The+Radio DAB+ Stereo may have an awkward name, but the FM/DAB radio with Bluetooth streaming aims to be as straightforward as possible.
Well, sort of. The single unit is easy enough to use, but it has a trick up its sleeve: a second passive unit that, once connected, can transform into a stereo speaker set.
The wooden, aluminium and plastic cabinet is well made, and we like the simple retro design. The circular OLED display is neat and clear to read, but we’d like a brighter, stronger contrast.
The control dials are responsive and easy to turn, although the included plastic remote is far easier to use when navigating through the menu.
There, you can pick different equaliser modes, set two alarms and pair Bluetooth devices. Pressing the info button repeatedly shows you bitrate, frequency, signal strength, and more when playing DAB radio.
Another neat trick is that the remote magnetically attaches itself to the right hand side of the radio, so you’ll never lose track of it.
More after the break
The wireless sources for the radio are FM, DAB (DAB+ for mainland Europe) and Bluetooth. You can also plug in a music player into one of the two 3.5mm inputs at the front, while the second one is for headphones.
Around the back, you’ll find a USB port, the antenna socket and a balance control for adjusting the stereo image if you use the add-on speaker, which connects via a supplied wire, and has no controls or display.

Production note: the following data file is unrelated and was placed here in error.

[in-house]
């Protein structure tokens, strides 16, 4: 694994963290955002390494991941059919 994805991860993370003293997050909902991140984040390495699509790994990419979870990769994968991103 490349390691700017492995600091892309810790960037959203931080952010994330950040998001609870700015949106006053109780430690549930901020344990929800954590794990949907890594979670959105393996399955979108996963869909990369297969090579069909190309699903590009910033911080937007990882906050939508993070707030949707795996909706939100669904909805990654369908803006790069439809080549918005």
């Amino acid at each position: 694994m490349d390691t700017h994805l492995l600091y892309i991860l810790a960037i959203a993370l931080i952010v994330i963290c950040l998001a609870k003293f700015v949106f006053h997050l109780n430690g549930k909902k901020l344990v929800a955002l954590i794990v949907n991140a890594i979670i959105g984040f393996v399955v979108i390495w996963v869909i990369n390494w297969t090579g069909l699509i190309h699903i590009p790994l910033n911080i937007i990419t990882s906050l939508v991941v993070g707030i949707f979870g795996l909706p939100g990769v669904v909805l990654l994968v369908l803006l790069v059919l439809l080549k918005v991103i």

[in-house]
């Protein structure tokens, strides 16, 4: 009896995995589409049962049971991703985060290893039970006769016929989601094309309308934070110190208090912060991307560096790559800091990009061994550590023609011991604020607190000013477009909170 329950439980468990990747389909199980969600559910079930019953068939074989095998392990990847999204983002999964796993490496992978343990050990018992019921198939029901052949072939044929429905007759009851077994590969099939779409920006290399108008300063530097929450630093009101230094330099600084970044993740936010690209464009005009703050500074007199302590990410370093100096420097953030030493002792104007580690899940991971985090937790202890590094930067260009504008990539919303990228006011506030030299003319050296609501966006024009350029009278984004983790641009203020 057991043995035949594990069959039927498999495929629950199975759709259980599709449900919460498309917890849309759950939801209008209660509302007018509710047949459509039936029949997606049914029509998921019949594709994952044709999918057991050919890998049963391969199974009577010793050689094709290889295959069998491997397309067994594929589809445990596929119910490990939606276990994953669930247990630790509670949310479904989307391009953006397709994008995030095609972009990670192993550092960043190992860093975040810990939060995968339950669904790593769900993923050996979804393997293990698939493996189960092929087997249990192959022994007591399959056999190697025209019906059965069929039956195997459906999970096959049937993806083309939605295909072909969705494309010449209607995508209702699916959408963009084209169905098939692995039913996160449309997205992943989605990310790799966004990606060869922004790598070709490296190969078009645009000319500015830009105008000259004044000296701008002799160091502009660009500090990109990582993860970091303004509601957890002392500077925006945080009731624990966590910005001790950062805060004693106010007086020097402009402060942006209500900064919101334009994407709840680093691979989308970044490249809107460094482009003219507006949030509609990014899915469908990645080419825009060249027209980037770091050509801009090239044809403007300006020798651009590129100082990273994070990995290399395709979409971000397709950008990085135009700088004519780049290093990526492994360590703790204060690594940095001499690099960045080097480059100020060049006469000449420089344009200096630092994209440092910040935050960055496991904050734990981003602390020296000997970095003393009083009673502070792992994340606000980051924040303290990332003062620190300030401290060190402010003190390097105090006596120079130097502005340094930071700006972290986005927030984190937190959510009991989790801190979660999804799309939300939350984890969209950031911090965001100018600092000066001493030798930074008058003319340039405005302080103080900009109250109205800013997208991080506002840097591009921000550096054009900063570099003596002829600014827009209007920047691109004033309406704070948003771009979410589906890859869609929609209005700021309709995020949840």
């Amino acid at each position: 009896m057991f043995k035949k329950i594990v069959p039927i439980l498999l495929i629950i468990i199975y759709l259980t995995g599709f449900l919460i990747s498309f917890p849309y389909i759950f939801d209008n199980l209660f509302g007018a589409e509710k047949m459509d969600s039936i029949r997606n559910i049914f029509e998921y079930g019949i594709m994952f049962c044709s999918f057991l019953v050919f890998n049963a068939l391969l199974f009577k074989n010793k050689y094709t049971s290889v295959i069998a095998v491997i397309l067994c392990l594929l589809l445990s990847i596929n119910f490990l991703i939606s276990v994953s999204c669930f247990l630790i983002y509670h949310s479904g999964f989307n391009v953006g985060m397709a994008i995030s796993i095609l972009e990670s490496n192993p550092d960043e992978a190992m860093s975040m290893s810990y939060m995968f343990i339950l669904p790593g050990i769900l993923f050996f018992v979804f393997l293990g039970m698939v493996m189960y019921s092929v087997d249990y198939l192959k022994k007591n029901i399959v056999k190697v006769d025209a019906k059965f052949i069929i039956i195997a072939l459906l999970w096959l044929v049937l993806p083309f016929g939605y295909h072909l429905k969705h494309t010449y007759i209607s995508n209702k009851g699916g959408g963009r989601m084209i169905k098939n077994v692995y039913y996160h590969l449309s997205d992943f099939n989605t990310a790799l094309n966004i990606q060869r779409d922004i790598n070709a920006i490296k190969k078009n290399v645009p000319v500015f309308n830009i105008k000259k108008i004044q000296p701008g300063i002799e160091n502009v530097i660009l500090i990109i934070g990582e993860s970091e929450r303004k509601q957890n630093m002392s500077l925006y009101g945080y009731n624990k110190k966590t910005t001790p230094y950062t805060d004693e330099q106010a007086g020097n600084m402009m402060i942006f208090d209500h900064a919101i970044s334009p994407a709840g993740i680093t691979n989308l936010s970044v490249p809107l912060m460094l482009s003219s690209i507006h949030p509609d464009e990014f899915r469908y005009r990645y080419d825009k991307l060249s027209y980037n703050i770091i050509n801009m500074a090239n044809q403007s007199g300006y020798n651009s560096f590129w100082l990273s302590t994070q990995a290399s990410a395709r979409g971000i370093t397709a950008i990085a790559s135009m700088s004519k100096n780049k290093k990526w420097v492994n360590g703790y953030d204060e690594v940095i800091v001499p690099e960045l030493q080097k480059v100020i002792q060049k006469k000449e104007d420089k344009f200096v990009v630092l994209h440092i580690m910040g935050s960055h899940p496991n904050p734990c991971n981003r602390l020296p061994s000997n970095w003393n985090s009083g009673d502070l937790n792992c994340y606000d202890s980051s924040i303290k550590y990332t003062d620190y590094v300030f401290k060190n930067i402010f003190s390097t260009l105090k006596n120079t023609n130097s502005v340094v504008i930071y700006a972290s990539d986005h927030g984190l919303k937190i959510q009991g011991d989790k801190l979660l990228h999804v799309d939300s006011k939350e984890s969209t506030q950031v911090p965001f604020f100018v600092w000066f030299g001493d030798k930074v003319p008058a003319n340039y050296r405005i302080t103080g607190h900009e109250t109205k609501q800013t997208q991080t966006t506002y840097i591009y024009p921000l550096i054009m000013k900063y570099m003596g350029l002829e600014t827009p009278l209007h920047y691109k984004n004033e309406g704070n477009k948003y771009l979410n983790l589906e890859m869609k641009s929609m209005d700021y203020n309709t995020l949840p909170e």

MORE: Best DAB Radios 2016
The clarity and strength of the radio’s sound depends on your room’s reception, but make sure you don’t fold up the ribbon antenna – it crackles when the wires cross.
We prefer the metal antennae usually found in most radios; not only does it pick up better reception, it’s also not as frustratingly fiddly. You’ll need to wave this radio’s ribbon about and use Blu-tack to keep it in the perfect position to receive the best signal.
The radio sounds decent enough when playing BBC 6 Music over DAB. Radcliffe and Maconie sound clear and direct, although we wouldn’t mind more nuance and solidity to flesh out their voices.
It’s not quite as rich and weighty as the Revo SuperSignal (£180), which offers a subtler, more dynamic presentation. The treble on the DAB+ is a touch coarse, and the overall sound is on the thin side.
FM stations take a small dip in quality, but it’s still listenable.
MORE: Revo SuperSignal review
The sound quality is more solid and detailed when streaming songs over Bluetooth from your smartphone. Blues Traveler’s Hook sounds lively, although the interplay between the instruments and vocals isn’t as cohesive as on the Revo rival.
The drums stick out, the harmonica sounds a little lonely, and we want a snappier rhythm to keep the rhythm moving along.
Put the radio in stereo mode with the add-on speaker, and the sound gains weight and solidity. It’s a far more enjoyable listen – although you still can’t shake the spiky edges of the treble.
The more pressing problem is the price. On its own, the DAB+ is £280. The five-star Revo SuperSignal is our preferred listen at £180.
Combined with the add-on speaker, the total price goes up to £360 – which seems expensive for what The+Radio offers.
The stereo mode is a neat idea, but you can get far better sound and similar features from something like the Geneva Model S Wireless DAB+ at £330, which outshines The+Radio on subtlety and musicality.
We really like the retro design of the DAB+ radio, but the inadequate antenna and sky-high price for its middling sound quality isn’t enough to compete with the best.